The UK’s to engage 75% of farmers in low carbon practices by 2030
These commitments also included those by Brazil to scale its ABC+ low carbon farming programme to 72m hectares, saving 1 billion tones of emissions by 2030. This plan involved providing farmers who implement sustainable agriculture practices with low interest loans. The practices include those familiar to the farmers who adopted regenerative agricultural practices, including no-till, restoration of degraded pasture, planting of indigenous forests and biological nitrogen fixation.
Climate Smart Agriculture
With global funding from both private and public sources, agricultural practices that support climate safe ways of producing our food are becoming increasingly possible.
Climate Smart Agriculture (CSA) is a non prescriptive methodology that is situation specific, that has been defined as “an approach for transforming and reorienting agricultural development under the new realities of climate change” is built on three foundational and interlinked pillars:
CSA aims to increase agricultural productivity and incomes from the production of crops, livestock and fish without having a negative impact on the environment. This will have the effect of increasing food and nutritional security. Importantly, it is focused on sustainable intensification.
The ability for farmers to reduce their exposure to short-term risks, as well as giving them the flexibility to adapt to long-term environmental changes. Adaptation is built on the concept of ecosystems, and the benefits that the interdependent infrastructure of local resources provides.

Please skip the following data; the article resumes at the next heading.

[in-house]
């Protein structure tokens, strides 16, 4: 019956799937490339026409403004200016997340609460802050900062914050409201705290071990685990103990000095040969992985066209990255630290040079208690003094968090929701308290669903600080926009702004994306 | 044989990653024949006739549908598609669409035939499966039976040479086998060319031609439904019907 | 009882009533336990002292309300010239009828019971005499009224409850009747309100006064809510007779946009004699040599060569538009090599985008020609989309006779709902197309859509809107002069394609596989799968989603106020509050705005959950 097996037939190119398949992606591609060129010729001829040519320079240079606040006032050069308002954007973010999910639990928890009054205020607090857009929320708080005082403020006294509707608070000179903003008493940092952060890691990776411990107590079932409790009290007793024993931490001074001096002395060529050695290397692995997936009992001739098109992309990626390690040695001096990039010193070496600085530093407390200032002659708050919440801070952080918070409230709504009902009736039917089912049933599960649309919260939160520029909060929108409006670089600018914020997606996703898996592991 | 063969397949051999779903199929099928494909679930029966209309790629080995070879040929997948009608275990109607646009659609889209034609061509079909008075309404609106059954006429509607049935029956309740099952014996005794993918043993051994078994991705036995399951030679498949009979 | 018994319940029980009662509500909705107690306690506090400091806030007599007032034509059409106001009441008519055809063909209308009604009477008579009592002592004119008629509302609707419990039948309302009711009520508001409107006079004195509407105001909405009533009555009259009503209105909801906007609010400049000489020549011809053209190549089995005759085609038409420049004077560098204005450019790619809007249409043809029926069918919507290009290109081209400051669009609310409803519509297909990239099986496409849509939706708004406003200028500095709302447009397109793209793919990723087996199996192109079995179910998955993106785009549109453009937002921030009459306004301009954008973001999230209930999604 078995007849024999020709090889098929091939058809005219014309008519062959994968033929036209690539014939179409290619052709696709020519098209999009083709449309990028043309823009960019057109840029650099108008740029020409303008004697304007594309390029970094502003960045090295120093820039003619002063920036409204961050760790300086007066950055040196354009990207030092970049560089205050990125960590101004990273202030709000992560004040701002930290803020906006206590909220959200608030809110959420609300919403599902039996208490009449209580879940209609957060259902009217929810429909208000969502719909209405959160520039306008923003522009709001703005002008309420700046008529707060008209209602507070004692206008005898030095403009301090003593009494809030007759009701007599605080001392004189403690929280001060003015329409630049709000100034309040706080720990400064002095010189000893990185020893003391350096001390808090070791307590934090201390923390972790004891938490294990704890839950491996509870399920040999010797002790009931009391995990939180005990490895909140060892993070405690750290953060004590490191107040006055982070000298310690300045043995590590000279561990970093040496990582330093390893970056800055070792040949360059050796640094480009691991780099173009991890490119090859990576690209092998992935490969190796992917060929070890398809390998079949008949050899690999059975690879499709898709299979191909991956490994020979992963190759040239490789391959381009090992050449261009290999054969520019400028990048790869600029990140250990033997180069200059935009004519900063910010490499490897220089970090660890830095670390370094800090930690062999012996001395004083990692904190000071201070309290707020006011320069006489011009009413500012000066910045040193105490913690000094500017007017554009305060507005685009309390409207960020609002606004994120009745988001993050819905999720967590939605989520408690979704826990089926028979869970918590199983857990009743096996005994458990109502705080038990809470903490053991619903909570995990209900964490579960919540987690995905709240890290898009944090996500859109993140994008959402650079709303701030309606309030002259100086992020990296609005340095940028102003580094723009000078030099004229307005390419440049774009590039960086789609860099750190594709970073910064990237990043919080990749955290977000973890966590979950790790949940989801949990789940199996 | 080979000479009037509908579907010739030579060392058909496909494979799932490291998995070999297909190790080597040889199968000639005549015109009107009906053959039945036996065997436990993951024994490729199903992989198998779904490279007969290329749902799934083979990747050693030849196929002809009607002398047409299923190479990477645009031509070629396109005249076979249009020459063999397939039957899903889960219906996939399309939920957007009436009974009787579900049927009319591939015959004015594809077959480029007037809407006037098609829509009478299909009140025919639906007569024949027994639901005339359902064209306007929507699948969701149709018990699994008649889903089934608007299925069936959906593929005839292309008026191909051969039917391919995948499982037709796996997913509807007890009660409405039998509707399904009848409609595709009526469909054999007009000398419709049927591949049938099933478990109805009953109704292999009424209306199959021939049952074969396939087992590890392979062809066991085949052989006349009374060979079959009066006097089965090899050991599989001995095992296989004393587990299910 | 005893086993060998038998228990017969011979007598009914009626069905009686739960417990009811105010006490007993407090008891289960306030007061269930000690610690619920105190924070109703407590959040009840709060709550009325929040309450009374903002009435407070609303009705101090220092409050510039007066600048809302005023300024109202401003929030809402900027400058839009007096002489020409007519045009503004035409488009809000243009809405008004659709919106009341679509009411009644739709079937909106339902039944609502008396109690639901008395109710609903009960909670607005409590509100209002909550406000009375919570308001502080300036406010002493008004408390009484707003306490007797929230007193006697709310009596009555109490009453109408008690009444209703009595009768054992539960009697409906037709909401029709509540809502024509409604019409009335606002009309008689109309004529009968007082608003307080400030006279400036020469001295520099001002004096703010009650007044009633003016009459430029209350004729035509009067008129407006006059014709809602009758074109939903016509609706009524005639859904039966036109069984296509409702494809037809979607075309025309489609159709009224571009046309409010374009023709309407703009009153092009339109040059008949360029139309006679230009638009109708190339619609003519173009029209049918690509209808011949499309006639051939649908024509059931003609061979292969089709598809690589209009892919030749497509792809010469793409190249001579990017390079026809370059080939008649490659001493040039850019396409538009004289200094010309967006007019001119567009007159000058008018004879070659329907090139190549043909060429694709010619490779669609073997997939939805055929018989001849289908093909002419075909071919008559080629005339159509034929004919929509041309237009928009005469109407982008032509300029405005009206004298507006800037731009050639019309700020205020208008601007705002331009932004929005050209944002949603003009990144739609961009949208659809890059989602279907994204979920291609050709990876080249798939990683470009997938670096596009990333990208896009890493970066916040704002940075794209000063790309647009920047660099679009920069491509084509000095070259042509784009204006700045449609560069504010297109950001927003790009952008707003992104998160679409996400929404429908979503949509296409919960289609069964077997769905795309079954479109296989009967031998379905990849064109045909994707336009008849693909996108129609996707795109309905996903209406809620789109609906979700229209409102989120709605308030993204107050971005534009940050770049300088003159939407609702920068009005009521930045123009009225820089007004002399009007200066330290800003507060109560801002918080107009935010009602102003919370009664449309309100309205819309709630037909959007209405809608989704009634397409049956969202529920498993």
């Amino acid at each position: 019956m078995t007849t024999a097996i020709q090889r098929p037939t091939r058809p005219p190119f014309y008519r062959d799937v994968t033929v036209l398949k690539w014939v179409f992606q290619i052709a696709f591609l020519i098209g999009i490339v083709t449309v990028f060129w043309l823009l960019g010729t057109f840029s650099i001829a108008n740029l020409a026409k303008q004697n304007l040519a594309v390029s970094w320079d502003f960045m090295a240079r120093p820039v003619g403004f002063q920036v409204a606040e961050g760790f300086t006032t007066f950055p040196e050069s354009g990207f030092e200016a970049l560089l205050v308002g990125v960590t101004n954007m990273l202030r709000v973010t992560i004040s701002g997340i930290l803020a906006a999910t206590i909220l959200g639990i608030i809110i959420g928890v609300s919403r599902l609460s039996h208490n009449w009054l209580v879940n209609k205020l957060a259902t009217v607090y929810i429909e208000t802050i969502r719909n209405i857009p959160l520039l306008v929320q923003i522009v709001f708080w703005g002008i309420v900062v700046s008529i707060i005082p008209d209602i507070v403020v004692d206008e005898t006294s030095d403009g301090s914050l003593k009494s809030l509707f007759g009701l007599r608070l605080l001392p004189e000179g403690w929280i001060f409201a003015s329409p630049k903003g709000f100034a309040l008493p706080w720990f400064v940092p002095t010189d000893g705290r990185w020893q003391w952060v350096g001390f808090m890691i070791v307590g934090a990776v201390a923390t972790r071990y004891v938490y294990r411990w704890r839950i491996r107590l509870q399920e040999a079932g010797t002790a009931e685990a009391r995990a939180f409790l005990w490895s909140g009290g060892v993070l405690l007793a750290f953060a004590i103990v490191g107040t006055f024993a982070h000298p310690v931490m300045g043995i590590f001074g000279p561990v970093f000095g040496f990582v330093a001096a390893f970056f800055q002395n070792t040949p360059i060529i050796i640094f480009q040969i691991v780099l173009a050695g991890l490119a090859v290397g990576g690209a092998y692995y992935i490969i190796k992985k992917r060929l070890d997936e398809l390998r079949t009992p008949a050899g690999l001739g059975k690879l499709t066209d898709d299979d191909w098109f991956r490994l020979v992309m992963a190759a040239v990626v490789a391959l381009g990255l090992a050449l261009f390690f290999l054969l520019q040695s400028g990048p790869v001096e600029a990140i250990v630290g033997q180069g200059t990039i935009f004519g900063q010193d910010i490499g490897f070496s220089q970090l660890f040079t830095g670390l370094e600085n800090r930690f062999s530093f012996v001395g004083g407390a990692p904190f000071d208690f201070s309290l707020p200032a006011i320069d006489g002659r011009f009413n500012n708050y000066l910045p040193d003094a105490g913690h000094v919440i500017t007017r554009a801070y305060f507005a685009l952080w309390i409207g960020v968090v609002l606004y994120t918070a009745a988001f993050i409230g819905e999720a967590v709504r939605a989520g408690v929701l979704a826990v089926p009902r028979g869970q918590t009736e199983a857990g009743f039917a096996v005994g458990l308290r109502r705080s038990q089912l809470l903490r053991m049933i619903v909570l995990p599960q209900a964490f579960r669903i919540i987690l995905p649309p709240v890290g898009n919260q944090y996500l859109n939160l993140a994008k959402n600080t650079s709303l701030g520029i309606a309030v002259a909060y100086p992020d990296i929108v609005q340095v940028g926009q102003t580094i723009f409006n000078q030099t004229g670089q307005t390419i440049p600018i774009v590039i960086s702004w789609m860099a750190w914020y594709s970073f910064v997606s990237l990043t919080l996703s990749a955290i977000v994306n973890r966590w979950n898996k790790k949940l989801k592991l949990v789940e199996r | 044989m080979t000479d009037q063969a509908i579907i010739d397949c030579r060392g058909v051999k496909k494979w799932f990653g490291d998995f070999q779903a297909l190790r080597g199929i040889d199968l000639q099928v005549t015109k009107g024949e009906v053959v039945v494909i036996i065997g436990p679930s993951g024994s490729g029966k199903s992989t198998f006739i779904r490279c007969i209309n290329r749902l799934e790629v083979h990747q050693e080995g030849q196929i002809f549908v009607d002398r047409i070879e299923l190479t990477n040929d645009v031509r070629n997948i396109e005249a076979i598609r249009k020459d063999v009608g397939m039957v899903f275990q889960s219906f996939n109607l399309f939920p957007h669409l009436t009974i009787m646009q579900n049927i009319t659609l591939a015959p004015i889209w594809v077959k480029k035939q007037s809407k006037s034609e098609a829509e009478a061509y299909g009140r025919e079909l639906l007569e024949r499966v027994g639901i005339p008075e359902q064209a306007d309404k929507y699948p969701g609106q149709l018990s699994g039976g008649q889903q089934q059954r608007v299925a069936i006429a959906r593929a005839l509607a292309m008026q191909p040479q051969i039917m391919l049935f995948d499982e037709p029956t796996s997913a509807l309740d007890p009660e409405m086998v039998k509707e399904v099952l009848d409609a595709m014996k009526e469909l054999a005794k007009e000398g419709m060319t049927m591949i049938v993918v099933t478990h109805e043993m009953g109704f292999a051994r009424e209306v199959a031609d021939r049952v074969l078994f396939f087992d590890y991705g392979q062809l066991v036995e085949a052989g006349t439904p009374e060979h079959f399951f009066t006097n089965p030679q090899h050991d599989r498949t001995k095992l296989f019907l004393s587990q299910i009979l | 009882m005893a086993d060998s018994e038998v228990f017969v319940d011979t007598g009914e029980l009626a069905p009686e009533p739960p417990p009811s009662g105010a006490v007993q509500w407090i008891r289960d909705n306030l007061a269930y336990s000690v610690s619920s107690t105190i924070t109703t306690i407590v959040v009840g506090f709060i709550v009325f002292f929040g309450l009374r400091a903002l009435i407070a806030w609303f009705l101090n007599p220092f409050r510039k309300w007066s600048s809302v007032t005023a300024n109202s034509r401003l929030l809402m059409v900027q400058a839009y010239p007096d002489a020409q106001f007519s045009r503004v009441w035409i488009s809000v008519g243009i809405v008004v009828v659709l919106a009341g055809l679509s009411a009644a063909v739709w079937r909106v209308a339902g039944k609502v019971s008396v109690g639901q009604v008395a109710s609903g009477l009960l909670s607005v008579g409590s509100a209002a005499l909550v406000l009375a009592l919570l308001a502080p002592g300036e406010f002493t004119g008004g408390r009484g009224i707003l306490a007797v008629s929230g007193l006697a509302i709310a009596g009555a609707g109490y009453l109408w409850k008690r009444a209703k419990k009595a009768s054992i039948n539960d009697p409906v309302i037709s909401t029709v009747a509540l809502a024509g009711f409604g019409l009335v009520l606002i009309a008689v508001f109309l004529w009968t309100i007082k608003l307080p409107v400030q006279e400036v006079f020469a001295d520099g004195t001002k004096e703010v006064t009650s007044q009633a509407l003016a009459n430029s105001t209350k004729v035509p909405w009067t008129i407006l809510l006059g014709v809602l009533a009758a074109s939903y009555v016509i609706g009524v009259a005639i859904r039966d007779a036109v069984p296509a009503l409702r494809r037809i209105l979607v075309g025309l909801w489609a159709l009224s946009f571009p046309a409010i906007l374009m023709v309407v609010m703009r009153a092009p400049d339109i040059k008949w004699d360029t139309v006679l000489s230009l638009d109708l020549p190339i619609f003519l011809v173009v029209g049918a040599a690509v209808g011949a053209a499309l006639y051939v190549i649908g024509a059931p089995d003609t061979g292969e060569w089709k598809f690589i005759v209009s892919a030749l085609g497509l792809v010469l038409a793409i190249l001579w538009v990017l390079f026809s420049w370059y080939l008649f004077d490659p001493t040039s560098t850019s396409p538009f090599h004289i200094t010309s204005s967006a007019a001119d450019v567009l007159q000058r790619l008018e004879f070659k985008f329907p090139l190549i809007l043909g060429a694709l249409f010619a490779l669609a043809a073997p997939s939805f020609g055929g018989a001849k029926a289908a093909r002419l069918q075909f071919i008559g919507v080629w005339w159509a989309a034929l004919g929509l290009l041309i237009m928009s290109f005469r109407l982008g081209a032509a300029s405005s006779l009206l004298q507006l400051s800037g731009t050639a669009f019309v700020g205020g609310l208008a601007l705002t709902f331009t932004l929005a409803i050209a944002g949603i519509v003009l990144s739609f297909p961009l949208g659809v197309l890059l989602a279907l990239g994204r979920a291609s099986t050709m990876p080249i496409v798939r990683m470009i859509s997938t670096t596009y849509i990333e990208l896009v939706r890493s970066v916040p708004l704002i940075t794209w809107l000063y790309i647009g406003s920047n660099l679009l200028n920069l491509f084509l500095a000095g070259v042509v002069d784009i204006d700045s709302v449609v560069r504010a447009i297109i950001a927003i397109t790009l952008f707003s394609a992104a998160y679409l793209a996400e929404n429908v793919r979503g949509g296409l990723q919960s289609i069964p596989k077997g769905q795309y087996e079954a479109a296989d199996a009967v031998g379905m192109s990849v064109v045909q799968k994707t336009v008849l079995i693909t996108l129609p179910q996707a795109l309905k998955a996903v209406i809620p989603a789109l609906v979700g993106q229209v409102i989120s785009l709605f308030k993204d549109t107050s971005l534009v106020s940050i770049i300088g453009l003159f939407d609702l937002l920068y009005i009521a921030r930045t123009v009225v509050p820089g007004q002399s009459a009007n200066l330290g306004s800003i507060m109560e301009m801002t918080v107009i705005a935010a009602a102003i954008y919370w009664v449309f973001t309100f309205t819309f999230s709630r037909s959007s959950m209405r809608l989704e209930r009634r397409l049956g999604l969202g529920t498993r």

When possible, agriculture should help to reduce or remove greenhouse gasses from the environment. This implies the avoidance of deforestation, and the use of plants, trees and soil as natural carbon sinks to remove CO2 from the environment.
The key characteristics of CSA go beyond simply reducing greenhouse emissions. It encompasses the understanding that compromises will need to be made in the real world, and that all three pillars are not always practically achievable. It also encompasses more than just food production, it includes a ‘landscape approach’ that includes the coordinated use of adjoining land, as well as the use of information technology.
Importance of Weather Forecasting
Understanding the weather is a fundamental element of sustainable agriculture - it gives farmers a way to increase productivity without harming their environment. The weather influences virtually every aspect of agricultural production, including pest control, use of soil additives, tilling, planting and machinery hire. Long term forecasts enable farmers to plan their crop selection, as well as reducing the impact of their activities on their broader environments.